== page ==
MERIONETHSHIRE ELECTION. THE POLLING. ^he polling took place on Saturday, and its result ■•^eded the fondest anticipations which had been formed either liberals or conservatives, as to victory or defeat, e former never dreaming of such a glorious victory, nor latter of such an ignominious and overwhelming defeat. the very commencement Mr Holland took the lead, 4 kept it throughout to the close of the poll, and then ad the magnificent majority of 645. Colonel nham had a majority in but three of the polling tiicts, ToWyn, Corwen, and IJinaSj but in none did his 'ty exceed 20. Corwen sadly disappointed the con- stives, who counted upon a majority of little less than hundred, but, despite the wish" of the landlord with t to the Rhtlg tenantry-the Hon. Charles Wynne "iself faithfully remaining in the county till the •"tian was over"—only twenty turned the scale in favour Colonel Tottenham, and this too, in the district where is best known. Towyn, which was in 1865 eighty- to the bad for Mr Williams, reduced that majority > bare nineteen. Colonel Tottenham polled a total of against 1,622 polled for Mr Holland, this shewing a ority of 645 for €he liberal candidate. In Festiniog e Mr Holland's majority reached 347, and in Harlech In Bala, a town which has always shewn itself a great toaghold of toryism, the majority for Mr Holland hed 129, and at Dolgelley, where the conservatives f,\ always hitherto had the majority, Mr Holland ed th« poll by 54. Abercorris helped to swell the ty with 30, acd out of a constituency of about 3,000, S&9 voted. The proceedings were characterised with t order, and the only incident approaching a row or a Way of personal feeling occurred at Bala. Sir Watkin, e agents have worked hard to turn the tide in favour Colonel Tottenham, was greeted with loud cries of 'crew," and also, we are given to understand, with a Wer of rotten eggs and mud. This incident has caused feat regret and annoyance to the liberal committee, and f the respectable portion of the party is entirely dis- ced. No one interfered with the Rhiwlas tenantry, they polled some for, others against, Mr Holland. Miaps not desirous that they should be led by the force example, Mr Price did not make his appearance in until a late hour, and then, when all his tenantry had ed, he recorded his vote for Colonel Tottenham. Public lniOll of his conduct best expressed itself in the hearty peers which greeted him as he passed through the town. £ Corwen, the Hon. Charles Wynn, brought up the g tenantry in baitches, and his wishes were, we believe, flowed to the letter, by the unanimous voice of his gantry, in polling for Colonel Tottenham. At Dolgelley We was no great excitement. A very large crowd of pIe thronged the square in front of the Ship Hotel, the (ad quarters of the Central Liberal'Committee, and teeriy scanned the hourly bulletins of the state of the which were issued by the Central Committee, and ery hourly majority for Mr Holland was hailed with Most of the tenants voted with their landlords, o of the Caerynwch tenantry plumping for their taster," and one or two little mistakes of this nature ed in others of the polling districts. Owing to some ect in the telegraph wires between Dolgelley and Har- it was late before the Harlech and Festiniog returns e to hand. A great crowd had been for a long time Gently abiding the final majority, and the open space site the Ship was rendered well nigh impassable. ten the last and final return came in from the outlying cts, and Mr Holland's triumphant return was infinitely announced, there were ;loud cries raised for Mr paries Edwards, the active chairman of Mr Holland s j^ntral Committee. In compliance with the call Mr Awards, who was heartily cheered, came to the portico, briefly congratulated the electors upon the great ctory which the party had won. He thanked them for •Je quiet and orderly manner in which they had got *htough the business of the day, and asked them to go Slietly home and finish the day as they had commenced ij There were next loud calls raised for a speech from David Pugh, who, however, persistently^declined the ,°Qour, and the crowd had to rest content with an address l*otn Gohebvdd. After this, and after a few fireworks i^d been sent up, the crowd dispersed. No, or very few, states of the poll" were put forth by the conservatives, *&d most of their great men, after a hard day's work, that matters were going so adversely, turned 'heir faces homewards at an early hour. Col. Tottenham t^ited Dolgelley, and, we believe, Bala and Corwen, ng the day, but nothing was seen of Mr Holland. The final return issued by the Central Liberal Corn- et tee is as follows: — Hoi7 and. Tottenllam. I Bala 303 174 Corwen 169 189 Dolgelley 171 117 Dinas Mawddwy 51 66 Harlech 309 no Festiniog 418 71 Abercorris 54 24 Towyn 147 166 Total 1622 97,7 Majority for Holland 645 POLLING AT BALA. A correspondent writes—At a very early hour omni- buses, cars, breaks, &c., from the hotels of the town were sUrted by arrangement to meet the voters at certain Meeting places and the first arrivals reached the "booths tloon after eight o'clock, when the polling commenced in good earnest, and was kept up with great vigour for the first three hours. Aa the voters in the district number 530 it was arranged to have two polling booths-Nt), '1 for the parishes of Llanyeil and Llanuwchllyn, at the Connty Kail, where Mr Louis, of Ruthin, was the returning, offi- cer No. 2 for the parishes of Llanfor, Llandderfel, And Llangower, at the National School, where Mr Bury, of Wrexham, was the returning officer. The liberals were presented by Mr W. Kughes, solicitor, Conway, and Mr W. Williams and Mr J.R. Jones, solicitors, Bala; and the conservatives by Mr A. A. Passingham, solicitor, Bala, and Mr T. Ellis, Bala. In addition to the conveyances engaged in the town the liberals had a number of,cars,.& I from Chester and DolgMley. The arrival of Mr Holland's voters in vehicles which were covered with placards of "Holland for ever" was greeted with much cheering, while those of his opponent were met with Scroxv. screw and hisses, especially those containing Sir Wat- kin's tenantry. Commencing with this numerous class of voters the conservatives kept ahead for a while at booth No. 1. During the same :period No. 2 booth was said to be like Bridgnorth election—all on one side,—polling 'for Holland. About this time two incidents, which enlivened the proceedings at No. 1 booth, occurred in one case the voter, one of Sir Watkin's tenants, whose card W&B tendered by the conservative agent, upon being asked by the returning officer whom be voted for, said Holland," evidently giving expression to the name which was upper- most in his mind. However he re-considered and said U Tottenham;" bIlt as the vote had been recorded the returning officer did not permit any alteration. In the other case, the old gentleman-who voted being rather dull of hearing, upon being questioned by the returning officer said he voted for Mr Passingham. The returning officer left his seat and went to the veter, and explained that Mr Passingham was not one of the candidates, who were Mr Holland and Colonel Tottenham, of whom he selected the rcoloneL At No. 1 booth up'io 10.45 Colonel Tottenham Was ahead, when both candidates polled 99 while at No. 2 booth Mr Holland was ahead from the first, and at 10.45 there was a majority for Holland of 80, which was kept up at this booth until it was 94 at-,the close of the poll. Fiom the-same time Mr Holland kept»ciiead at No. 1 until he had a majority of 35, making in the two booths at the close of the poll—For Holland, 303; Tottenham, 174 majority for Holland at Bala, 129. The state of the poll Was issued hourly, and was received with much cheering. By the train due at 11.15 at Bala several of Mr Holland's voters.arrived from Bristol, Liverpool, &c., and his con- veyances at the railway station were in great demand And their occupiers greeted with hearty cheers, while those of the other side appeared forsaken and neglected. At this time Sir Watkin and others arrived and were greeted withhiases., groans, Screw J" "Screw Wynnstay &c.; and we regret to state that the baronet not only received a most nnwelcome reception, but in an unbecoming man- ner was pelted by some persons in the -erowd with eggs, and it is aaid that the first egg was thrown by a woman. In returning from the booth the haponet, naturally affronted by the treatment he received, and being loath to face the crowd again, was quietly escorted by J. Jones, Esq., Vron, unmolested by the.people. On his departure from the town be received another expression of feeling towards himself and his agent from the populace. The reception given-to Mr Price, of Rhiwlas, was quite the reverse. Having.recorded his vote for Colonel Tottenham, he walked up the town with some friends, and was re- ceived by the people with an ovation. He was the gen- tleman whom they delighted to honour, because he granted to his tenants the free and independent exercise of the franchise.. It was very amusing to hear the way in which the electors prouounced the names of the candidates. Col. Tottenham was called Tottham," "Totnam," "Tatting- ham," and Totam." In many instances Mir Holland went by the Welsh name "Rowland," or "Rolant," "Olland," and "Roland." The police did not have to Apprehend any for misconduct, and with the exception ,ot an occasional shout of Holland for ever the streets assumed their usual quietness at an early hour, while the people, knowing the majority was over 600, anxiously waited to hear the final number, which did not reach Bala till midnight. About four p.m. a telegram was received, announcing a majority in the whole county at two p.m. of 529 for Mr Holland, and a public meeting was held in front of Plascoch Hotel, the head-quarters of the liberals, under the presidency of Dr Hughes, Bala. Several gentlemen addressed the people The Rev. R. THOMAS, Bangor, said it was a shame, but he hoped it was the last time they would see so many forced to do that which in their hearts they did not desire. It was clear that they had won the battle, and the remainder could not alter the result. The Rev. L. EDWARDS said he heartily congratulated them upon their grand victory, and he hoped they would all behave themselves worthily thereof, and return home at an early hour. Mr T. JONES, Brynmelyn, said he rejoiced at the result of to-day's polling, and especially the important lesson taught to the opulent and wealthy by this election, that neither hundreds nor thousands of pounds were effective enough to turn the consciences or alter the convictions of the Merionethshire electors. (Cheers.) This majority far exceeded his expectations-(cheers)-and should suffice to discourage either a Welshman, an Englishman, or an Irishman from an attempt to represent this county as a con- servative any more. (Cheers.) Merioneth henceforth should be an inheritance for the liberals for ever. (Cheers.) Some things had been done to-day which were not pleasant, but could be cleared off with soap and water; but there were other acts done this day which soap and water could not efface. (Cries of "Shame.") One act called for an- other. (Cheers.) The BàV. M. D. JONES said he was rejoiced to see that happy day, and the people so joyful; they had sown with tears, and they reaped with joy. (Hear.) They could not fctfget the past in all their joy and victory, but he hoped they would all behave worthily, and not conduct them- selves improperly, or throw either eggs or stones. (Cheers.) Let individuals (said Mr Jones) of whose deeds you don't approve, return home uninolested, and for my part I would take my old friend Sir Watkin in my arm through the street. (Great cheers.) We have something much harder to throw at him than eggs, namely, principles. (Cheers.) The meeting was further addressed by Mr Simon Jones, Bala, Rev. T. C. Edwards, Liverpool, Mr J. Ll. Jones, secretary of the Liverpool Welsh Reform Association, and the Gohebydd," who said there was no nation which had respected their gentry more than the Welsh, and what had occurred to-day would not have taken place but for something else. No gentleman ever received greater re- speet and honour than did Mr Price, of Rhiwlas, at Bala this day. (Cheers.) "Gohebydd" then called for three cheers for Mrs and Mr Price, which were enthusiastically given by the people.—" Gohebydd" continued One gen- tleman was respected because he regarded his tenants as men, while the other acted towards them as slaves. ("Shame.") Addresses were delivered by the Rev. J. Peter, Bala, Mr G. Jones, Bangor, Mr J. Jones, Llanuwchllyn, &c. A posse of the Denbighshire constabulary arrived at Bala on Friday night, under the direction of Chief- Constable Denman. Their services on Saturday were not required, and their presence was more likely to irritate than calm the quiet and inoffensive inhabitants of Penllyn. A vote of thanks was cordially returned to the returning officers at each booth for the able and satisfactory manner in which they had conducted the polling. The telegrams of the returns for the whole county from Mr Holland's central committee, were received during the night with the greatest satisfaction and -joy, and, with the exception mentioned above, the day, which was fine, passed off very satisfactorily. POLLING AT HARLECH. Considerable excitement was manifested here all day long, though it was soon evident that Mr Holland would have a triumphant majority. When Sir Richard Bulke- ley and Mr Love Jones-Parry, M.P.,the Rev. J. Williams- Ellis, the Rev. J. Jones, rector of Barmouth, and others, came up, they were received with loud cheers, while an opposite reception was accorded to Mr J. E. Parry, of Glyn, agent to Mr Ormsby Gore, Captain Thomas, of Caerffynon, and other promineit Conservatives. There was no attempt, however, on the part of the crowd to obstruct any voter, and order prevailed amongst them. Sir Watkin Wynn does not possess an acre of land in the district, but his agent, Mr W. Jones, was at the polling booth throughout the day. Mr Holland arrived about two o'clock from Festiniog, and was received with ringing cheers. POLLING AT TOWYN. A correspondent writes-The polling was commenced about eight o'clock, when the liberal party were brought to the poll in strong batches. At ten o'clock their ma- jority was about sixty, which was about their highest number. About twelve o'clock a large number of con- servatives voted, and turned the majority in their favour about two o'clock, and at the close of the poll they had a majority of nineteen. Cars and omnibuses for both parties were started early to meet the voters. The con- veyances were distinguished by placards pasted upon them, some For Mr Holland's voters others Vote for CoL Tottenham." Two or three incidents occurred during the day that caused much mirth and cheering, The first was at one o'clock when the glorious news" from the different polling districts arrived, showing the conservatives in the minority of 465, which was hailed with prolonged cheering from the liberal party that caused the poll to be stopped for a few minutes. One of the conservative voters, who seemed to have forgotten his favourite candidate's name, when asked whom he voted for exclaimed Holl- but corrected himself and said Totnam," which was hailed with great cheering from his party. Another landowner whose political principles were nnknown, and who till a late hour refused to vote for either party, a few minutes before the close of the proceedings was brought to the polling booth between two liberals, which caused deafen- ing cheering among the liberals, and prevented him from recording his vote for some time. However silence was at last obtained by the voter's saying-" That if they would not be quiet he would net vote at all." The returning officer then asked him whom he voted for, when to the surprise and discomfiture of the liberals he exclaimed Cyrnol Totnam," which elicited loud cheering from the conservative party. The day passed in the most quiet and orderly manner, the utmost good humour prevailing among both parties. The Abergynolwyn brass band played several lively tunes at the close of the poll, and paraded the town till about eight o'clock, when they were conveyed home by the Talyllyn railway. The returning officer was F. Roberts, Esq., Aberystwyth the interest of the liberals was watched by Mr Jones, of Newtown, and that of the conservatives by Mr G. Jones Williams, of Dolgelley. THE OFFICIAL DECLARATION OF THE POLL was made on Monday at Harlech. The town presented quite a gay and animated appearance, its streets were thronged with crowds of people, and on all sides were dis- played banners aad devices having some bearing upon the occasion. The old castle, of which Mr Holland holds the not very responsible or onerous post of deputy constable, was gaily decorated with ifiags, and from the building of the quasi Town Hall, which also does duty as a joiner's shop, floated the Union Jack. The hustings, too, were gay with flags, and across the entrance to the principal, and almost single street of which the county town is able to boast, was displayed a large banner bearing the words Samuel Holland, Esq., M.P., for ever The speakers on the hustings had a noisy, and at times, deafening accompani- ment in the cannon firing with which the rocks re-echoed, and the din which pervaded the proceedings was further heightened by the performance of a brass band hailing from Penrhyndeudraeth. The proceedings, announced for twelve, did not commence until nearly one o'clock, the delay being occasioned partly by the late arrival of the train which brought the High Sheriff and other officials, and by the time which was occupied in casting up"th numbers in the polling books. Shortly after one o'clock Mr S. Holland appeared on the hustings, and was greeted with loud cheering by the vasfeetowd which had gathered. His supporters crowded the hustings to inconvenience, and-in- cluded Mr Chas. Edwards, chairman of the Liberal Central Committee, Mr Lavs-Jones Parry, M.P., Mr John Jones, Vron, Mr Wm. Casson, Plas-yn-Penrhyn, Mr Edward Breese, Mr Hugh Pugh, Pwllheli, Dr Pughe, Aberdovev, Rev. E. Morgan, Dyffrvn, Dr Roberts, Mr Thos. Roberts, C.E., Porto&oc, Mr Ed. Jones, Ship Hotel, Dolgelley, Mr Wm. Williams, Bala, Mr David Pugh, Dolgelley, Mr J. Hughes Jones, Aberdorey, Mr D. L. Lloyd, Towyn, Dr Phillips, Guy's Hospital, Mr John Meynck Jones, Dolgelley, Mr C. R. Jones, Llan- I fyllin, cum mullis aliis. The conservative party was con- spicuous by its absence, its sele representatives being Capt. L. H. Thomas, Caerffynon, and Major Johnson, agent for Mr Oakley. The high sheriff, Mr H. Robertson, presided, and in opening the proceedings said:—Gentle- men, electors of Merionethshire, and non-electors-it is my province now to declare to you the result of the poll. llt is as follows-For Mr Holland, ICO-(Ioiid cheers)—for Colonel Tottenham,< fi3; maj ority for Mr Holland 647 -(loud cheers)—and I now,ideclare Mr Sam at 1 Holland to be duly elected as a Knight of the Shire for the county of Merioneth. (Cheers.) The proclamation having been called three times by Mr Wm. Griffiths, the clerk to the Under Sheriff, the High Sheriff continued —I have received a better from the de- feated candidate, Col, Tottenham, explaining his absence. Its contents are as fouows:- Plas Berwyn, January 16th, 1870. Sly 4ear Sir,—I do net purpose attending the declaration of the f ell to-morrow, as my presence might tend to keep np electiooeering excitement, y- Inch it is desirafcle should cease as soon as possible. I write a line therefore to ftyplain the reason for my absence, and to assart you that it is net from any want of respect for the High Sheriff, or the electors of Merioneth- shire. J purpose returning thanks to those gentlemen who honoured me with their kiwi support, in per&on or by letter, before long. I am glad to have this opi$oi-tuni4> of acknowled- f'ng through you my deep gratitude for the kind reception which have met with from all parties during my short-canvass. (Signed) CHAS. '-TOTTENHAM. I have new to thank you far the very quiet and orderly manner in which you have oonducted yoursekes through- out the contest; your conduct has been most, creditable, and this, in.a county with a pcpulation of such numbers, is, I think, most remarkable and commendable- (Cheers.) I trust that things will now go on as usual; tkfct all un- pleasantness or personal feelings which may have arisen or displayed itself on either side, either by the victors or by the defeated, will speedily pass away and be forgotten. (Cheers.) Amidst great dkeering Mr Holland was then girt with the sword, and the indenture was signed by the Jligh Sheriff, by Mr Jones (Vron), Mr W. Casson, Mr Charles Edwards, Mr Edward Breese, Dr Roberts, Mr Love Jones-Parry, M.P., Mr Hugh Pugh, and by an elector from each polling district in the county. These formalities having been observed— Mr HOLLAND addressed the electors as follows—Mr High Sheriff, gentlemen, electors, and non-electors of the County of Merioneth It is, I can assure you, very diffi- cult for me to find words in which to express my thanks and my acknowledgment of the kindness which you have shewn me, of the reception which you have given me, and of the honour which you have done me in returning me as your member. (Cheers.) You have come forward so nobly, so largely, upon this occasion, that I de not know what I can say—how I can thank you for the honour which you have conferred upon me. We have fought a great battle, all of us. I have been the party whose name you have made use of in iChe struggle, and you have nobly and gloriously won the day. (Cheers.) l%e ma- jority, 647, by which you have returned me at the head of the poll, is such a majority as has, I think, been wtver before attained in any of the Welsh counties, and it sh«ws unmistakably that the sentiments and spirit of liberalism still prevail in this county, and to a greater extent than was supposed. (Loud cheers.) Although this is a large majority, the number would have been still greater had coercion not been practised, for there is no doubt that coercion was extensively used. (" Shame.") I know of many who would have come forward to record their votes for me, but they were told that by so doing they would lose their employment. Thus there were only about 2,600 voters who would come to the poll, (Hear, hear.) I felt very proud when I was selected as the candidate to fight your battle, but I feel still greater pride in being the suc- cessor to our lamented friend, Mr David Williams. He was a man of great talent, of great ability, and, if spared, would have made this county heard in Parliament, and the county would have been far better and more ably represented than it has been hitherto. I am afraid that you will be disappointed in me, for I can hardly expect to come up to his mark. However, as your representative, I will endeavour to do my duty as the member for the county, not for the liberals only, but for all parties, and I shall be happy to attend to the wishes of the whole of the constituency, whether the request or suggestion come from a liberal or a conservative. (Cheers.) It was to be ex- pected that the fcories would make a last struggle for the county; and this, I think, is the last they will ever make, or at least for a very long time. It was said that they were anxious to go to the poll to shew their strength. They have done so, and in shewing their weakness—(laughter and cheers)—they must be well satisfied that this is their last time, that they have lost political possession of Merion- ethshire for many long come. (Cheers.) Before another occasion of this kind, I hope that the ballot will have passed into law, and this will protect the waverers, and those who are weak, and as coercion and intimida- tion cannot then prevail, this and other counties will for ever be insured to the liberal interest. (Cheers.) There are many measures which I named the other day, and to which reference is made in my address, but to which it is unnecessary that I should again allude. The measures which Mr Gladstone brings forward shall have my support, and at the same time local affairs shall have my close attention, and I shall at all times be glad to hear from either conservatives or liberals any suggestions, the carrying out of which will conduce to the benefit of the county. (Cheers.) I have really been taken so much aback in the whole affair, and have been received in such a hearty manner in all parts of the county, that I scarcely know what more I can say. I can only thank you most sincerely for the way in which you have received me throughout the contest, and for the manner in which you have fought this glorious battle. The election, I am glad to say, has been conducted peace- ably and quietly, and, as I hoped would be the case, there was no disturbance of any kind. (Cheers.) The Chief Constable, as he will tell you, reduced the police force on Saturday, when he found how admirably matters were being conducted. Mr Price, of Rhiwlas—(loud cheers, succeeded by a still heartier ex- pression for Mrs Price)—I hear, voted as he always did, for the conservative, and in going to and returning from voting he received such hearty cheers as showed him what the feeling of the people was; how they respected him for the honourable, straightforward line of conduct which he has pursued consistently throughout this election. (Loud cheers.) I wish that I could say the same of other gen- tlemen who supported Colonel Tottenham. (Hear, hear, and hearty gfoans for Sir Watkin and the Hon. Charles Wynn.) Mr Holland concluded his remarks in Welsh, and proposed a vote of thanks to the High Sheriff for pre- siding. Mr BREESE seconded the vote of thanks, and after com- plimenting the High Sheriff for the impartiality he had shewn, for the courtesy he had displayed, and for the ability with which he had discharged his duties, said- Before I conclude, I will say just one or two words upon the subject of this election. I have fought with my friends the good fight for the last eleven years. I began it when my relative, your late member, first came forward in 1859, and I did then, as a comparative boy, what I could towards securing his return. We were then unsuccessful. When the result of the poll was officially declared, he was lying on a bed of sickness, and it was then my lot, as it is now, to come forward and second the vote of thanks to the High Sheriff. Upon that occasion I was the sole-tbe only re- presentative of the liberal party who stood upon this platform. In seconding a vote of thanks to the High Sheriff, I remember well saying at that time, that though the liberals were beaten they were not conquered, and that the time would certainly come when we should have our innings. I do not claim any gift of prophesy, or any great amount of conjuring, but I thought I could see to the end of a straight lane. (Cheers and laughter.) Well, that day was rather long coming, but it came at last, with such a rush that our opponents dared not face it. (Cheers.) They have, apparently, been since very misguided. The gallant gentleman, who has been put forward as the tory candidate, and for whom I have much personal respect, has told us that a great conservative re- action had taken place—(hear, hear, and laughter)—that you had lost all confidence in Mr Gladstone—(renewed laughter) —and who do you think was his authority for all this? Why, Mr Whalley. (Laughter.) I leave Mr Whalley to settle his own account with Col. Tottenham for having thus misled him, and I do not envy Mr Whalley the reckoning. (Hear, hear.) He will sooner or later have to render his account to the electors of Peterborough, and I think it is well and proper they should know why a gentle- man representing a liberal constituency should have written the letter that Mr Whalley has written to Col. Tottenham, and of which public use has been made, in which he wants to persuade our opponents that there was a conservative reaction (Laughter.) It has been said also that the conservatives wanteu to know their real position in this county. Now, I appeal to you, have they not now ascertained their real position ? I would ask, where are they? (Hear, hear, and cheers.) What does this ma- jority of 647 mean ? (Cheers.) In vulgar parlance it means that they are just nowhere. (Laughter and cheers.) If they thought that there were conservative sympathies in this county, then I am very glad that you have con- vinced them so decisively that they were utterly and wholly mistaken. (Cheers.) I am glad that there was none of that apathy which was apprehended, that you came manfully to the poll to swell that great and trium- phant majority which returned Mr Holland, and that you have shewn the tories that they can never again hope to gain the county, but that you will have a man who repre- sents not only the sympathies of the people, but their true political sentiments in the House of Commons. (Loud cheers.) I do not think that the great party of obstruc- tion will be so badly advised as ever to try again; they will know that in this old county there are strong wills and vigorous minds and hearts, who will tell them, You shall not represent us unless your sympathies and feelings are identical with our own." (Cheers.) I have, in a small way, taken part in elections in other counties in Wales. I did my little in helping to fight the Carnarvonshire battle—(cheers)—and in the contest in Den- bighshire but in fighting in Merionethshire I especially feel that I am working with my brethren, that the sympathies of the people are with us, and that their hearts are strong in our cause. (Cheers.) The other side, like ourselves, having done battle for their principles, so let us respect them. (Hear, hear;) They have lost the day, and don't let us kick them when they are down. Let us treat them magnanimously:; let them have the opportu- nity of joining our ranks—in a few years there will be no ranks but ours (eheers) let us receive them with open arms; and, convincing tfcem of "the error of their ways," shew them that, in the present member, we have a gentleman who will represent all classes, all politics, and let us hope, all creeds. (Cheers.) Mr Breese con- cluded by formally seconding the vote of thanks, coupling with it the under-sheriff, Mr Wm. Griffith, of Glyn, whom he personally thanked for the excellent arrangements which he had made for the polling. The HIGH SHERIFF, after briefly acknowledging the compliment, called for three cheers for Mrs Holland, who, with a number of other ladies, was present during the pro- ceedings. Mr HOLLAND, M.P., having returned thanks for Mrs Holland, a cry was made for Mr CHARLES EDWARDS, who made a short but telling speech, which was loudly ,cheered. Capt. L. H. THOMAS, next presented himself, and after some difficulty a hearing was obtained for him. His re- • taarks, as far as could be caught by the reporters, were as follows :—Mr High Sheriff, brother electors, and gentle- tien—Personally I congratulate Mr Holland, and I beg to congratulate the liberal party in having made their selec- 'tion of a gentleman in every respect worthy of the honour he has now received. (Cheers.) Mr Holland and myself, as he has understood from the beginning, differ upon cer- taki points; Mr Holland is a liberal, while I claim for myself to be a liberal-conservative—(cheers and laughter)—and I will not concede to any liberal my desire and wish to see eqiialVights for all and for every class. (Cheers.) I regretted very. much that at the beginaing of this contest, I had to stand up against Mr Holland. I have known Mr Holland for many years. I respect and esteem him greatly, and I trust that I have done nothing of which I need feel ashamed. (Hear, hear.) I have always fought fair and above-board, and my conduct will, I trust and feel, not be attacked in any way. (Hear, hear.) I regard it as one of the glories of our great Constitution that we Isave'two parties, be they conservative or be they liberal. It is necessary that there should be a counterpoise, [A demand being made for Welsh, Captain Thomas con- tinued] Two heads are better than one, and I think it will be a bad day, when we have lost one party in the Constitution. Now the election isover, I hope that there will be as good feeling between us as there was before. We, like you, kave worked very haa*d for our own side, in defence of the principles and opinions which we thought were the best. (Cheers.) Major JoHNsoN next essayed to address the electors. For a few minutes he was assailed with an incessant cry of screw," and with great trouble a hearing was obtained. When quiet was restored, Major Johnson said :—I must ask Mr Holland to name those conservative landowners, whom he has accused of coercing their tenants! (Loud cries of "Sir Watkin, Rhtîg, Oakeley.") A regular Babel followed the query, and Major Johnson continued addressing the crowd in dumb show, the clamour being so great that mot a word could be heard by those persons who itood close to the speaker. When peace was restored, the High Sheriff said that such a question waa perfectly out of order, and should not have been put. Major Johnson again tried to force a hearing upon the crowd, but being unsuccessful, retired in favour of the Rev. Edward Morgan, who addressed the electors at great length. lIe was followed by Mr Love Jones-Parry, M.P., who exhausted the list of speakers. The crowd numbered perhaps 1,500, the number being greatly thinned towards the close by the rain. At the close of the proceedings, Mr Holland was chaired through the town, and then dragged home to Glanwillian, a distance of about seven miles. On the chairing" part of the proceedings the foltowing couplet was recited by Meurig Idris, a bard 'who enjoys a well known reputa- tion in the county- Gyda rhwysg yn y Gadair lion, Mawrwych yw marchawg Meirion The official return gave the liberal majority at 647, Col. Tottenham's majority at Corwen (where the numbers were 156 and 174, instead of those given above), being reduced to 18. At Dolgelley the numbers were 172 and 118. By the courtesy of Mr Elias, and Mr Poole, the district manager of the Cambrian Railways special facilities were afforded for teaching Harlech by train, at low fares, and were largely used.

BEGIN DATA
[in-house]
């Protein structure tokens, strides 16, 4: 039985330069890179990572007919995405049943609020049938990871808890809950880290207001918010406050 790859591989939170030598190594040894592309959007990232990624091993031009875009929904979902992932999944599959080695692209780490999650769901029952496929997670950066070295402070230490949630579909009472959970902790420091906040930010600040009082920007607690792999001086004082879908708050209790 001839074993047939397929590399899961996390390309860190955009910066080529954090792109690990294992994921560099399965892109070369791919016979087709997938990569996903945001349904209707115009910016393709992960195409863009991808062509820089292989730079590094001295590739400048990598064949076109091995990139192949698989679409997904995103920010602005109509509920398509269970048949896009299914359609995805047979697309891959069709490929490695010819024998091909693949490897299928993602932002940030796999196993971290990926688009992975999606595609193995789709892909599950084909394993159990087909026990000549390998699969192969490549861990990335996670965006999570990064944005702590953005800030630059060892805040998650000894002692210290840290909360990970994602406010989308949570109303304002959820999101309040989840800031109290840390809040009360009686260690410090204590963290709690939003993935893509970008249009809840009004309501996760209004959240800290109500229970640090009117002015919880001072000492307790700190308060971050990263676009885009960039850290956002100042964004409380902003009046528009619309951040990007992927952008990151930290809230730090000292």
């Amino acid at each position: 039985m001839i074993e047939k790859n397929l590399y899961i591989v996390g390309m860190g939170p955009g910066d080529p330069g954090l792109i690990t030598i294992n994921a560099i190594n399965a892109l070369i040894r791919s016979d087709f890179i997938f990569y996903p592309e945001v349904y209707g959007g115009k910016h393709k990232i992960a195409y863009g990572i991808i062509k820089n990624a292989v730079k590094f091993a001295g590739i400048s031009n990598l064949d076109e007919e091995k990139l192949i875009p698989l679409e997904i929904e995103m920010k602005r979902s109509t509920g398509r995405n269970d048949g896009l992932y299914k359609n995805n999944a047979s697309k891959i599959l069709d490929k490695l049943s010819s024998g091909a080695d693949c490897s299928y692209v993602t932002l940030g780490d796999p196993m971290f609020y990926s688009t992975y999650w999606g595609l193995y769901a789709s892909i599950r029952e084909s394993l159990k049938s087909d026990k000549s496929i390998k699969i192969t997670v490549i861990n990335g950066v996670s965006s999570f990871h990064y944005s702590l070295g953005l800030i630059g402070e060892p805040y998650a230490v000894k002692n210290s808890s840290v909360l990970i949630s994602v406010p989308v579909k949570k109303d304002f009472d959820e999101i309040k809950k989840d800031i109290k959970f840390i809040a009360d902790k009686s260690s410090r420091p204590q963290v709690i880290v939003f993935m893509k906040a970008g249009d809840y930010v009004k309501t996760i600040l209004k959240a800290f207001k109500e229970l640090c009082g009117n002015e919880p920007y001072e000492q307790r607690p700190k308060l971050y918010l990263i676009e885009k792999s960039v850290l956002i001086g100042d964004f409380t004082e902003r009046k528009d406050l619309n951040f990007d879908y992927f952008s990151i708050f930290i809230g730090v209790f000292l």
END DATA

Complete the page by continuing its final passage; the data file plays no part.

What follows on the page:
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i.i! ABEKAS! vv i iL ri.